The consequences of Sanctions

The main instrument of Berlin’s political PR is currently Ethiopia’s grain shortage, caused by several factors: the first being drought; the second, the war in the north of the country that has just ended; and third, the war in Ukraine, respectively the western nations’ economic war against Russia. Ukrainian grain shipments to Africa, had been temporarily halted by a Russian blockade, while Russian grain deliveries have been prevented by Western sanctions until the Turkey-mediated UN initiative succeeded in restarting deliveries in July. Western sanctions continue to pose problems, particularly for deliveries of fertilizers to Africa, upon which next year’s harvest is dependent. (german-foreign-policy.com reported.[7]) The complex correlations including the Russian sanctions’ impact on third countries are well known to Africa.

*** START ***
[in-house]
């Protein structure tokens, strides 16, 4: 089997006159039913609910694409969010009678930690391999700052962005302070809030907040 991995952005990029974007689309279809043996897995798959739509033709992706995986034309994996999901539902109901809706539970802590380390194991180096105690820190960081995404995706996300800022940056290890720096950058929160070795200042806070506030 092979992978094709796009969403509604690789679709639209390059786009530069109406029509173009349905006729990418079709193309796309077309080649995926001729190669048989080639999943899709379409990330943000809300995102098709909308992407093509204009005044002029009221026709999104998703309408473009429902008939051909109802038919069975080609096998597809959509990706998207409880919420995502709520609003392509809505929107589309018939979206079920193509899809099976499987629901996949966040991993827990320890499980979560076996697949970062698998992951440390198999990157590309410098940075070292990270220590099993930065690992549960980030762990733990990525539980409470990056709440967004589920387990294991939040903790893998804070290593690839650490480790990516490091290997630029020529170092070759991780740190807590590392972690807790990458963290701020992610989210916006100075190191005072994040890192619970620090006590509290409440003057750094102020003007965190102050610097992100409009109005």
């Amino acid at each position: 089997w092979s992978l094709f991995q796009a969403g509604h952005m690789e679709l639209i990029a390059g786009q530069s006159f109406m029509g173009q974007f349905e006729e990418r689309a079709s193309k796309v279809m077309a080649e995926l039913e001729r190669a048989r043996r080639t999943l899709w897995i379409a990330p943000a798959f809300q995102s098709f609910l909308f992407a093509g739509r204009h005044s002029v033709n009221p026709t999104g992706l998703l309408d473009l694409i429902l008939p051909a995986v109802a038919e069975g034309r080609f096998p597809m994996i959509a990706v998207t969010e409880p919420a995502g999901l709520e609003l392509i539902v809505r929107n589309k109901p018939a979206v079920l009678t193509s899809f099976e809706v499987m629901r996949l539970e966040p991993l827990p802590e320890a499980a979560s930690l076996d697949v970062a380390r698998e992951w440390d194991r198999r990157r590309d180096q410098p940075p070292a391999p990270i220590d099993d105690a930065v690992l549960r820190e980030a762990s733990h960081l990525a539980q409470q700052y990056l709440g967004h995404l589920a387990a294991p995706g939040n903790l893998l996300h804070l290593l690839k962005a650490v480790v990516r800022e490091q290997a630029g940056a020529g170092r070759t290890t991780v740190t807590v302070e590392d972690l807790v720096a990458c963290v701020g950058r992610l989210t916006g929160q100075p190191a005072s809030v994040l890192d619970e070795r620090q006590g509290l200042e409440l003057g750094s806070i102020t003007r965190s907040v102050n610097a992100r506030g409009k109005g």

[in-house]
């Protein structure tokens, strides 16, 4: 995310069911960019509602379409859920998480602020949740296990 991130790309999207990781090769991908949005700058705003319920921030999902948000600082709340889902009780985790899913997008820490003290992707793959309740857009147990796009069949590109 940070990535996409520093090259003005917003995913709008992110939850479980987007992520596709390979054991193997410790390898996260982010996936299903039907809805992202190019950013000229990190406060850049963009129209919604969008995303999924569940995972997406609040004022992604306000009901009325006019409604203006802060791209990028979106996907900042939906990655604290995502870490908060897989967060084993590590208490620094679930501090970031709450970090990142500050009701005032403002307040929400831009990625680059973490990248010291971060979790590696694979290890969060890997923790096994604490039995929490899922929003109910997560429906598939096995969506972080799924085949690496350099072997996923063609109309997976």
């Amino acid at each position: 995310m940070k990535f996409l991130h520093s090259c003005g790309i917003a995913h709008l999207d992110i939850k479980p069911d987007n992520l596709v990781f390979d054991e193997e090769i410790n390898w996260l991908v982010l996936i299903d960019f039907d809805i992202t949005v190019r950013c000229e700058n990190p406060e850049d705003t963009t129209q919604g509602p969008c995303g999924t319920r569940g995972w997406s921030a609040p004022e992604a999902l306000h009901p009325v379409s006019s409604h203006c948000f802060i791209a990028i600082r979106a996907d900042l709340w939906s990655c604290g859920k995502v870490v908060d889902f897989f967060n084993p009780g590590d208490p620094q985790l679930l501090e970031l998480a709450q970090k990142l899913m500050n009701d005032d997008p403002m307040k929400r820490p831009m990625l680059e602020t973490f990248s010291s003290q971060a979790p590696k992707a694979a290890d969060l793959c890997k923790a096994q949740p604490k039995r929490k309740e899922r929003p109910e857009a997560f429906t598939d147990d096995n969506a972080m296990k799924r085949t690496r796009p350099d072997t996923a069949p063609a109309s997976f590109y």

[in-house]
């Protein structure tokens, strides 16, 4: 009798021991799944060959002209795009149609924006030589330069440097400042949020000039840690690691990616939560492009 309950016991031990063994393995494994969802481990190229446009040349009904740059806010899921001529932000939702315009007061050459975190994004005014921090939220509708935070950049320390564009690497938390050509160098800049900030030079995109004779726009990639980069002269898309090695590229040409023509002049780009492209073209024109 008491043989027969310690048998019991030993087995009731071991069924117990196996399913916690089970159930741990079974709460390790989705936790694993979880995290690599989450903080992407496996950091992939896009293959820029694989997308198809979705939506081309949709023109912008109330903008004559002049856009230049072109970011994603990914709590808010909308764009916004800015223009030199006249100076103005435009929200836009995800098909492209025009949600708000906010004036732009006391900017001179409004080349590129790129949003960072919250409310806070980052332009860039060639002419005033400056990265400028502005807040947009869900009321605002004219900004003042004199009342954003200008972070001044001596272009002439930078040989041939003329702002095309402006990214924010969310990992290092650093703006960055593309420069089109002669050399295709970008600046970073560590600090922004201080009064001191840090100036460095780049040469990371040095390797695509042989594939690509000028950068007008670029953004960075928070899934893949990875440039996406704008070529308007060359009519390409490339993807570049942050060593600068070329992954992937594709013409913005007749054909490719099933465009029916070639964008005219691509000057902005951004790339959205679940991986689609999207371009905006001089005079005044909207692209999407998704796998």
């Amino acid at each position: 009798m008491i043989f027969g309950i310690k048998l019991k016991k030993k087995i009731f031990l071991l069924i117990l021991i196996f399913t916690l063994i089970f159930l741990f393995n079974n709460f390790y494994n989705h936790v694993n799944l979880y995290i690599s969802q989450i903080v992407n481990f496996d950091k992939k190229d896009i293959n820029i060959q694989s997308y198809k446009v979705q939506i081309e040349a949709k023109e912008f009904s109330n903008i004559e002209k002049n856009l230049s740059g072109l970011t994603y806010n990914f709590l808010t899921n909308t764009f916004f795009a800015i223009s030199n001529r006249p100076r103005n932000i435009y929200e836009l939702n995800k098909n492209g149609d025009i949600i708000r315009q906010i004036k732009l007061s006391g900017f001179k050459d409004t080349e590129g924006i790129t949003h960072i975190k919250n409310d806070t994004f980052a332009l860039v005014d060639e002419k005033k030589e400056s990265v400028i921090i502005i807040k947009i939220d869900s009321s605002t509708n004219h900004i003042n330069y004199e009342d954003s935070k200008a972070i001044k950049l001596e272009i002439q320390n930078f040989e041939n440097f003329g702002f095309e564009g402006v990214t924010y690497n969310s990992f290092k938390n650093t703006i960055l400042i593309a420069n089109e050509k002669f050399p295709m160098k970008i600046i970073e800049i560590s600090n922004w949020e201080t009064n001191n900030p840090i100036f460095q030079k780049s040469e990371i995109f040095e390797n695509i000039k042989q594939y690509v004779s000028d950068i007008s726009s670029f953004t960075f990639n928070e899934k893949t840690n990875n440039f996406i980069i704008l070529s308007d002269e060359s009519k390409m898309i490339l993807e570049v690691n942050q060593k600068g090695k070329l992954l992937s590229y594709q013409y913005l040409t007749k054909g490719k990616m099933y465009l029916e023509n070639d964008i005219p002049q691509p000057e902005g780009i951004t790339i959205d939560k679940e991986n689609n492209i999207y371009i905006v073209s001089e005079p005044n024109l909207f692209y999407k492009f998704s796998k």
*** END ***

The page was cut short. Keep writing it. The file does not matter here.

Grain as a Propaganda Instrument

However, Western states are attempting to shift the blame for the grain supply shortage on the African continent solely to Russia. During her visit to Ethiopia, Baerbock was repeating that allegation – also perhaps in an attempt to drive a wedge between Addis Ababa and Moscow. To increase the pressure, Baerbock had herself photographed standing in front a high pile of sacks of grain – part of a 25,000-ton grain delivery from Ukraine, made possible with German financing. The German foreign ministry noted the expenses at €14 million.[8] Germany’s foreign minister was quoted to have said that it is “remarkable” that “Ukraine, as the country under attack” is donating grain. One must “help,” so that “the people in Ethiopia do not also become victims of Russia’s war of aggression.”[9] In Berlin, the German-Ukrainian donation campaign is considered necessary because Russian companies have recently donated over a quarter of a million tons of fertilizer to African countries. The West now fears a bad image in comparison to Russia.[10]